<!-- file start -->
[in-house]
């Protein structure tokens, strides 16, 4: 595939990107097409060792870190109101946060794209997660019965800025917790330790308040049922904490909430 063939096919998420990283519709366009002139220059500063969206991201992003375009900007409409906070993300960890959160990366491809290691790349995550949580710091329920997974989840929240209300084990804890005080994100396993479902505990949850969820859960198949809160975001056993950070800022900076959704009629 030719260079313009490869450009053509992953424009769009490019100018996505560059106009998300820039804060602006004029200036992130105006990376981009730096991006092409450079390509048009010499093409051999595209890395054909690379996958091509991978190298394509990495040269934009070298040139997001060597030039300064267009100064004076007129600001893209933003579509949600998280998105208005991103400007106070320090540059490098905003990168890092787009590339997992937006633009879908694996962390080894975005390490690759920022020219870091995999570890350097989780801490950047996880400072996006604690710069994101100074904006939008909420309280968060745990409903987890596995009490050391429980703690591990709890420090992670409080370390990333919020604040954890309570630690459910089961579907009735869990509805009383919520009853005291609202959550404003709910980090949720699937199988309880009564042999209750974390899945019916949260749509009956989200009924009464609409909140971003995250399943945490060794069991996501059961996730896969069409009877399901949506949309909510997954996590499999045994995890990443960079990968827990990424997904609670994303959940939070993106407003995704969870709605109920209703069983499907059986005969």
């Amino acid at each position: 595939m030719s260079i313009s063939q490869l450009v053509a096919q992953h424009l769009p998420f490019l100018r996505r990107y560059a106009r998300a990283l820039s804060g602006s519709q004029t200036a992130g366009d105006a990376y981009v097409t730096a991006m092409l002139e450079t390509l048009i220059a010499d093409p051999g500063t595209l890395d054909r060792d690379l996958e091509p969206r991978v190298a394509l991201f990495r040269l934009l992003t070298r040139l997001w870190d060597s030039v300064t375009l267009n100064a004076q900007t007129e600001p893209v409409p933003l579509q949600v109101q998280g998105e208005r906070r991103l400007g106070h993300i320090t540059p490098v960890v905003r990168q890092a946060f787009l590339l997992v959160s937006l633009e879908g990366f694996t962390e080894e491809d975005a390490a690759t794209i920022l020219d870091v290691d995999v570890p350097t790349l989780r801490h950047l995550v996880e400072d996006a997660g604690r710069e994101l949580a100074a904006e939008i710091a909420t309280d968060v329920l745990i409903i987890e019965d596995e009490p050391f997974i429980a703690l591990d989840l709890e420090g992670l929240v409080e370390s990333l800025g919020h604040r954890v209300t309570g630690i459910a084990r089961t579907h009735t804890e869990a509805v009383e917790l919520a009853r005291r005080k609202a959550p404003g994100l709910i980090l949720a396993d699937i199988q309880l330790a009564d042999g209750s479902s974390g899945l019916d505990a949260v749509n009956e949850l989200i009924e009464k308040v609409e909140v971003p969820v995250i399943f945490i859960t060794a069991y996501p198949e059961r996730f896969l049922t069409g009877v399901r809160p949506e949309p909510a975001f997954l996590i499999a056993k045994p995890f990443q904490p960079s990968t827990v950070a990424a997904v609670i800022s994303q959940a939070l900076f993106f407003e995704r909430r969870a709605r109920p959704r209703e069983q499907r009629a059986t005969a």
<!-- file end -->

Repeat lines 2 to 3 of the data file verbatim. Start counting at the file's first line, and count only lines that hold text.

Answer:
């Protein structure tokens, strides 16, 4: 595939990107097409060792870190109101946060794209997660019965800025917790330790308040049922904490909430 063939096919998420990283519709366009002139220059500063969206991201992003375009900007409409906070993300960890959160990366491809290691790349995550949580710091329920997974989840929240209300084990804890005080994100396993479902505990949850969820859960198949809160975001056993950070800022900076959704009629 030719260079313009490869450009053509992953424009769009490019100018996505560059106009998300820039804060602006004029200036992130105006990376981009730096991006092409450079390509048009010499093409051999595209890395054909690379996958091509991978190298394509990495040269934009070298040139997001060597030039300064267009100064004076007129600001893209933003579509949600998280998105208005991103400007106070320090540059490098905003990168890092787009590339997992937006633009879908694996962390080894975005390490690759920022020219870091995999570890350097989780801490950047996880400072996006604690710069994101100074904006939008909420309280968060745990409903987890596995009490050391429980703690591990709890420090992670409080370390990333919020604040954890309570630690459910089961579907009735869990509805009383919520009853005291609202959550404003709910980090949720699937199988309880009564042999209750974390899945019916949260749509009956989200009924009464609409909140971003995250399943945490060794069991996501059961996730896969069409009877399901949506949309909510997954996590499999045994995890990443960079990968827990990424997904609670994303959940939070993106407003995704969870709605109920209703069983499907059986005969």
């Amino acid at each position: 595939m030719s260079i313009s063939q490869l450009v053509a096919q992953h424009l769009p998420f490019l100018r996505r990107y560059a106009r998300a990283l820039s804060g602006s519709q004029t200036a992130g366009d105006a990376y981009v097409t730096a991006m092409l002139e450079t390509l048009i220059a010499d093409p051999g500063t595209l890395d054909r060792d690379l996958e091509p969206r991978v190298a394509l991201f990495r040269l934009l992003t070298r040139l997001w870190d060597s030039v300064t375009l267009n100064a004076q900007t007129e600001p893209v409409p933003l579509q949600v109101q998280g998105e208005r906070r991103l400007g106070h993300i320090t540059p490098v960890v905003r990168q890092a946060f787009l590339l997992v959160s937006l633009e879908g990366f694996t962390e080894e491809d975005a390490a690759t794209i920022l020219d870091v290691d995999v570890p350097t790349l989780r801490h950047l995550v996880e400072d996006a997660g604690r710069e994101l949580a100074a904006e939008i710091a909420t309280d968060v329920l745990i409903i987890e019965d596995e009490p050391f997974i429980a703690l591990d989840l709890e420090g992670l929240v409080e370390s990333l800025g919020h604040r954890v209300t309570g630690i459910a084990r089961t579907h009735t804890e869990a509805v009383e917790l919520a009853r005291r005080k609202a959550p404003g994100l709910i980090l949720a396993d699937i199988q309880l330790a009564d042999g209750s479902s974390g899945l019916d505990a949260v749509n009956e949850l989200i009924e009464k308040v609409e909140v971003p969820v995250i399943f945490i859960t060794a069991y996501p198949e059961r996730f896969l049922t069409g009877v399901r809160p949506e949309p909510a975001f997954l996590i499999a056993k045994p995890f990443q904490p960079s990968t827990v950070a990424a997904v609670i800022s994303q959940a939070l900076f993106f407003e995704r909430r969870a709605r109920p959704r209703e069983q499907r009629a059986t005969a």